Here’s this week’s Media Mix, which is about a proposed revision to existing immigration laws that would allow more foreign workers to stay in Japan indefinitely. If the revision passes, it would go into effect probably as early as the spring. At the moment, of course, non-resident foreigners in general are not being allowed into Japan, so there isn’t a whole lot of formal debate over the matter. As pointed out in the column, however, there is a lot of circumstantial evidence being presented in the media that such a revision could prove to be controversial if only because a similar revision was controversial in 2019. It’s going forward because the ruling Liberal Democratic Party has already formulated a policy to relax residency rules for foreign workers in order to alleviate some of the labor pressures on employers. What they haven’t done is relax entry procedures, per se, so foreign workers, specifically laborers and service workers, would still have to get into Japan mainly through the equally controversial technical trainee program or as students who are allowed to work a certain number of hours a week or month. Companies who recruit white collar specialists already have greater freedom to hire foreigners, but that isn’t where the need is right now, so it will be interesting to see if the government relaxes entry requirements for laborers and service workers as well.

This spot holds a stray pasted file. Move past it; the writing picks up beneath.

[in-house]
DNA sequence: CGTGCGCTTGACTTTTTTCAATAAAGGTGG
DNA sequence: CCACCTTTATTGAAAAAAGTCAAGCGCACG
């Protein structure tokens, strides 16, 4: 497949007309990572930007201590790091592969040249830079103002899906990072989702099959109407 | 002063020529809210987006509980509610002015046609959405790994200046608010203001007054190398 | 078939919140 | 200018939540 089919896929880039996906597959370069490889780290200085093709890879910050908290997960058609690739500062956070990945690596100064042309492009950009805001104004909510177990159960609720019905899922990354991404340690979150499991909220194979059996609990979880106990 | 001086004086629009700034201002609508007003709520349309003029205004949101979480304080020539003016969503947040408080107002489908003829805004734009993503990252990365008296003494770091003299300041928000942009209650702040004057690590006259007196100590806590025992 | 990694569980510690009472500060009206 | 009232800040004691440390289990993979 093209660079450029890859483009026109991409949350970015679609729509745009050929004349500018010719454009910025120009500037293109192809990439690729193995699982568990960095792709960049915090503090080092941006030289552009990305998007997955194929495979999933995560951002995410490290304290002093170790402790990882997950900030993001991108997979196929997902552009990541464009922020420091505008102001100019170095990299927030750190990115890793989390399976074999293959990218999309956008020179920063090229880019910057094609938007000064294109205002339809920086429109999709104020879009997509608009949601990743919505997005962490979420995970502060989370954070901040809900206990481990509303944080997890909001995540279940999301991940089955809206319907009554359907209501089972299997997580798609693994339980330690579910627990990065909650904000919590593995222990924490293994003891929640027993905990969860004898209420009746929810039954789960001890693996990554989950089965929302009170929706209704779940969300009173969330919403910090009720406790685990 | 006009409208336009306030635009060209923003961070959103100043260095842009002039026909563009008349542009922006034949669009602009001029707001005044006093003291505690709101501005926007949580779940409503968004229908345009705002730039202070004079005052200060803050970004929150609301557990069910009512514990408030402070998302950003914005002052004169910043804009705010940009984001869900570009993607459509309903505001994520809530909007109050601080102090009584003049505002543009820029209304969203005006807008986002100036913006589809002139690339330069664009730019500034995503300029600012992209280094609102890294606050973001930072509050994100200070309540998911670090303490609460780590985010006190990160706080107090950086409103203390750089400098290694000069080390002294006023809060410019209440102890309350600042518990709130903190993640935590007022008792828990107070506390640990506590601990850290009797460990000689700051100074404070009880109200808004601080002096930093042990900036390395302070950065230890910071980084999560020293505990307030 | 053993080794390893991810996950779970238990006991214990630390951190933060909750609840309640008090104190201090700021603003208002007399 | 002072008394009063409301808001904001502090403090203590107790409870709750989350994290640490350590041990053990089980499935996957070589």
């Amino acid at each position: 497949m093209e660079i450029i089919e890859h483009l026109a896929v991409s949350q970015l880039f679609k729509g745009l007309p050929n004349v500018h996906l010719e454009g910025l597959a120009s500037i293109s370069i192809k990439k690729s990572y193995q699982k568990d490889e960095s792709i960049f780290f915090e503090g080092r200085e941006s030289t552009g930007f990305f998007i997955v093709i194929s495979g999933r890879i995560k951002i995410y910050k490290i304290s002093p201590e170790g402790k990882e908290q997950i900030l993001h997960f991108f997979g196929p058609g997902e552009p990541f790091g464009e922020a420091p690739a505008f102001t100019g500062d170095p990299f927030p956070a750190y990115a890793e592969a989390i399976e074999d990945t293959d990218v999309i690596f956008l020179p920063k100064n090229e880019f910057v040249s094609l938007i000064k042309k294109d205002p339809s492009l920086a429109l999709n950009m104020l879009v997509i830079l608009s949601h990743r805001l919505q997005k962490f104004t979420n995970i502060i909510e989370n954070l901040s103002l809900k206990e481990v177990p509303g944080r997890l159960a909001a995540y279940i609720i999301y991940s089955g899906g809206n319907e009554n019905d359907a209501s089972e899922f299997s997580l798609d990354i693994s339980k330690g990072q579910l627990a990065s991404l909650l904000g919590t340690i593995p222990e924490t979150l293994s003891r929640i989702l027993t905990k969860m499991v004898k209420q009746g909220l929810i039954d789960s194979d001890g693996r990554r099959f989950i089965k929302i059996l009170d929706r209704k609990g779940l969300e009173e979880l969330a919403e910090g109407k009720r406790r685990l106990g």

It may prove to be even more difficult since those who oppose any increase in the number of resident foreigners will make noise. When the last revision was implemented in 2019, Sakura TV, a web channel run by powerful right wing players in the media and government, including Nippon Kaigi (Japan Conference), protested loudly, but despite the fact that many LDP members also belong to Nippon Kaigi the revision went into effect. One conservative politician complained about the revision by falsely claiming that 85 percent of foreign workers who “ran away” from their employers did so in order to look for higher paying jobs. In actuality, they ran away because they couldn’t live on the money they were making, which is a very different thing. For this current revision, the pushback has mainly been on social media, which tried to pin the blame on Kishida, since some elements think Kishida is too “liberal” on certain issues, but the immigration policy that the revision advances was already designed by the LDP. It is, essentially, a cabinet decision. Some pundits have said that the reason the LDP boldly went ahead with the revision so soon after the last one is its victory in the recent lower house election. They are taking advantage of whatever momentum they have at the moment, and make no mistake: the impact of this kind of revision could be huge. One pundit compared it to the Status of Forces Agreement with the U.S. But as mentioned in the column, there will still be social barriers to foreign workers even if the structural ones are removed. Without coherent welfare policies that can help these workers adjust and assimilate, they might not want to stay in Japan indefinitely, and that may be what the conservatives are counting on. How it all plays out economically in the long run is anyone’s guess.